ASCA’s liquidity situation reminds me of the U.S. women’s gymnastics team performance at the Olympics. They were in great shape heading into the floor routine when everything fell apart. Facing a much younger competitor in China, they couldn’t even stay in bounds, costing them the Gold. With Ameristar East Chicago about to taking a pounding from a new and improved Horseshoe, ASCA will struggle to stay in the bounds of its credit facility covenants. Of particular concern is the senior leverage covenant restricting the company to 5.25 to 1.00 debt to EBITDA until Q2 2009 when the ratio drops to 5.00 to 1.00. As the chart indicates, ASCA will toe the covenant line and could cross it in any of the next 3 quarters. A Q2 2009 violation is almost a mathematical certainty.
I’ve commented in the past that ASCA has been over earning due to its low but unsustainable cost of borrowing. The company’s entire debt structure is comprised of borrowings off the credit facility currently paying only LIBOR plus 1.625%. Although they did recently fix some of the debt through interest rate swaps. EPS is about to be deflated as ASCA will need to refinance a portion of the credit facility with fixed rate bonds. The rate they pay will be dictated by the proximity to the covenant restriction and the credit environment. Brunswick recently issued $250 million of 9.75% bonds. With that as a proxy, ASCA could experience a 5% higher incremental rate on whatever they borrow, presumably at least $200 million. That’s a 10% hit to EPS at minimum. Remember that the credit facility matures in 2010 and will need to be renegotiated in its entirety before then. I maintain that ASCA could be over earning by 50-100% in terms of EPS.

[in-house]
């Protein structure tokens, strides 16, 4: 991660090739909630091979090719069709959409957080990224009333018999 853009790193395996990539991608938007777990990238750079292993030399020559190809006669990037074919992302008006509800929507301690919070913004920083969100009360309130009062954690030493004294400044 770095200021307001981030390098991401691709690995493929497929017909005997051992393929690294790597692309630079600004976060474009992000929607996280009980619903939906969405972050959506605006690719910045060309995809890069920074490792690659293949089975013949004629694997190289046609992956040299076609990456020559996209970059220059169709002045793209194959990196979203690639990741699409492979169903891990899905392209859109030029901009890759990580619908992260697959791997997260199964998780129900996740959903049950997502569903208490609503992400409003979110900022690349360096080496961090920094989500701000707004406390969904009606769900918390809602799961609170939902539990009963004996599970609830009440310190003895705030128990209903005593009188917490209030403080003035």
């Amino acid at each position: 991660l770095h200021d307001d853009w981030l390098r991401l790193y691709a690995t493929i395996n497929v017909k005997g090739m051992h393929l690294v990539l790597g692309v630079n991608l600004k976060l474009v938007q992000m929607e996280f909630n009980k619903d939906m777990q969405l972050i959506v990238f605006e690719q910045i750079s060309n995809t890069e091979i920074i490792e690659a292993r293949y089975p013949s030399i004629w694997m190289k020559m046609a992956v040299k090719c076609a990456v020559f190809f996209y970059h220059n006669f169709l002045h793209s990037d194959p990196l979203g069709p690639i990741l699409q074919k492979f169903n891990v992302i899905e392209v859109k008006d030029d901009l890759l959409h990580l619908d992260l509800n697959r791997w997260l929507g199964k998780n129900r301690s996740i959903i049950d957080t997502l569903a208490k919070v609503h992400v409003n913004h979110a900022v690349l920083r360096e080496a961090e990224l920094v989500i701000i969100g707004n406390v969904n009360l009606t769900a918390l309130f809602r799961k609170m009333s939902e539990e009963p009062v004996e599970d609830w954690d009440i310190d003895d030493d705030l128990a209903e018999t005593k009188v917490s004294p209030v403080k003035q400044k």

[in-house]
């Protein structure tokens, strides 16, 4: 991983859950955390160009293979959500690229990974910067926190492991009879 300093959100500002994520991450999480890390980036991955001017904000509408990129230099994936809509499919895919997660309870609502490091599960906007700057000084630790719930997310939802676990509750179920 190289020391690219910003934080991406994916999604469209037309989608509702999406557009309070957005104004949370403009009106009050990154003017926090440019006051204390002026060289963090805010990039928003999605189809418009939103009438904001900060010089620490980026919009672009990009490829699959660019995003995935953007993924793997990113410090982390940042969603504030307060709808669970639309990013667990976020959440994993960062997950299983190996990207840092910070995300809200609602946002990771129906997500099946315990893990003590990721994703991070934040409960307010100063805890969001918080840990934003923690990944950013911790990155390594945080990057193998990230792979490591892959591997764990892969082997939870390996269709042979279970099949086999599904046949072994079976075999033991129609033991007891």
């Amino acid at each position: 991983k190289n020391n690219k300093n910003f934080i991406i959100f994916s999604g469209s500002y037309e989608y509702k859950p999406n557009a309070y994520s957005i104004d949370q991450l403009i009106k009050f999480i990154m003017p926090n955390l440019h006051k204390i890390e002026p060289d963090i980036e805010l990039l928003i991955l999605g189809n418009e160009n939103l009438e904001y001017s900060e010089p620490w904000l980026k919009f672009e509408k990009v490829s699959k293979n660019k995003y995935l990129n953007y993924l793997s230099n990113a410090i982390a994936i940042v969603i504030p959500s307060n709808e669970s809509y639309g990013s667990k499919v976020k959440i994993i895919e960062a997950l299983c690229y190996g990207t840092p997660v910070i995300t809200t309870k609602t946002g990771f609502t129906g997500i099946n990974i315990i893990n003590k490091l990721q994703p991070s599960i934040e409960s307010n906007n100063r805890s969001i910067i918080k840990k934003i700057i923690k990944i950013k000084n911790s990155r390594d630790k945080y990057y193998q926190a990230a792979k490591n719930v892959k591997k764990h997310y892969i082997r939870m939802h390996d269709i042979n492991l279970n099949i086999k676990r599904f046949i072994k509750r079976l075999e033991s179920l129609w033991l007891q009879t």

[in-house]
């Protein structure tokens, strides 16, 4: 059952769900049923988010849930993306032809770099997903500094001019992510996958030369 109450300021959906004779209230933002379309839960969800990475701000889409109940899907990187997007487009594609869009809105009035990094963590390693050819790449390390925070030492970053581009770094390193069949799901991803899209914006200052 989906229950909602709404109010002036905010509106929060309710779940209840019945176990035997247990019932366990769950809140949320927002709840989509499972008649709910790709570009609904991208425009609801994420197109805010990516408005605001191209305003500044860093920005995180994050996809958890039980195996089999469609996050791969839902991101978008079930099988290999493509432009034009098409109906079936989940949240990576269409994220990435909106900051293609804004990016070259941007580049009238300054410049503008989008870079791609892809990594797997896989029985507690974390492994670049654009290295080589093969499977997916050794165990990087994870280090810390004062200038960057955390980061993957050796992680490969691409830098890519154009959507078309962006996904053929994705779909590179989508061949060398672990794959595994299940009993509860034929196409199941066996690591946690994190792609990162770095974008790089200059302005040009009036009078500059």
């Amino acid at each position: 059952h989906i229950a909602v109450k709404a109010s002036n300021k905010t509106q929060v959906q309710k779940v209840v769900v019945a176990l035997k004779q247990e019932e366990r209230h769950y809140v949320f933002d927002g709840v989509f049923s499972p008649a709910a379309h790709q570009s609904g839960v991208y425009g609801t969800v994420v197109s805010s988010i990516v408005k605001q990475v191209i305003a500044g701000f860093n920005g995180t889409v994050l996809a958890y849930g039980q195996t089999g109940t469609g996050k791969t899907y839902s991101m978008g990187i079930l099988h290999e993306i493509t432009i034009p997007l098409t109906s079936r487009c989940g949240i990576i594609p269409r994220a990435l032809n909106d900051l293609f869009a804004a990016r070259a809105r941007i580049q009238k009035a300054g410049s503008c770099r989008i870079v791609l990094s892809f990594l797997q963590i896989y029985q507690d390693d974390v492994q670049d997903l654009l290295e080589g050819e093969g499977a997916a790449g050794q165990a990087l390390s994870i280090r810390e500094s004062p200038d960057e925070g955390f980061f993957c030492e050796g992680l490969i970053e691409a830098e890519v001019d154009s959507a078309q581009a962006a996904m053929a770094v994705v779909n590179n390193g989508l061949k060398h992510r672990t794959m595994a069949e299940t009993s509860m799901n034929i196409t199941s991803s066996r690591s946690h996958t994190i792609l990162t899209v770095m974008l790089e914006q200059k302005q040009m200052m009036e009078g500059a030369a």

I believe the company is making a big push internally to cut costs and capex to stay in bounds. The long-term danger of this strategy is declining service levels and deteriorating facilities. Indeed, through termination, attrition, and scheduling cuts, ASCA has reduced its workforce by about 5%. More disconcerting is the dramatic drop-off in maintenance capital expenditures. The company should and has historically spent 5-6% of its revenues on maintenance capex. I estimate that percent has declined sequentially since Q1 2007 and was only 1.7% of revenues in Q2 2008. These levels of cuts will be noticed quickly by customers.
Ameristar may be the first gaming company to fall off the balance beam because of the the credit crunch, but it won’t be the last.
ASCA trying to stay in bounds the leverage restriction of its credit facility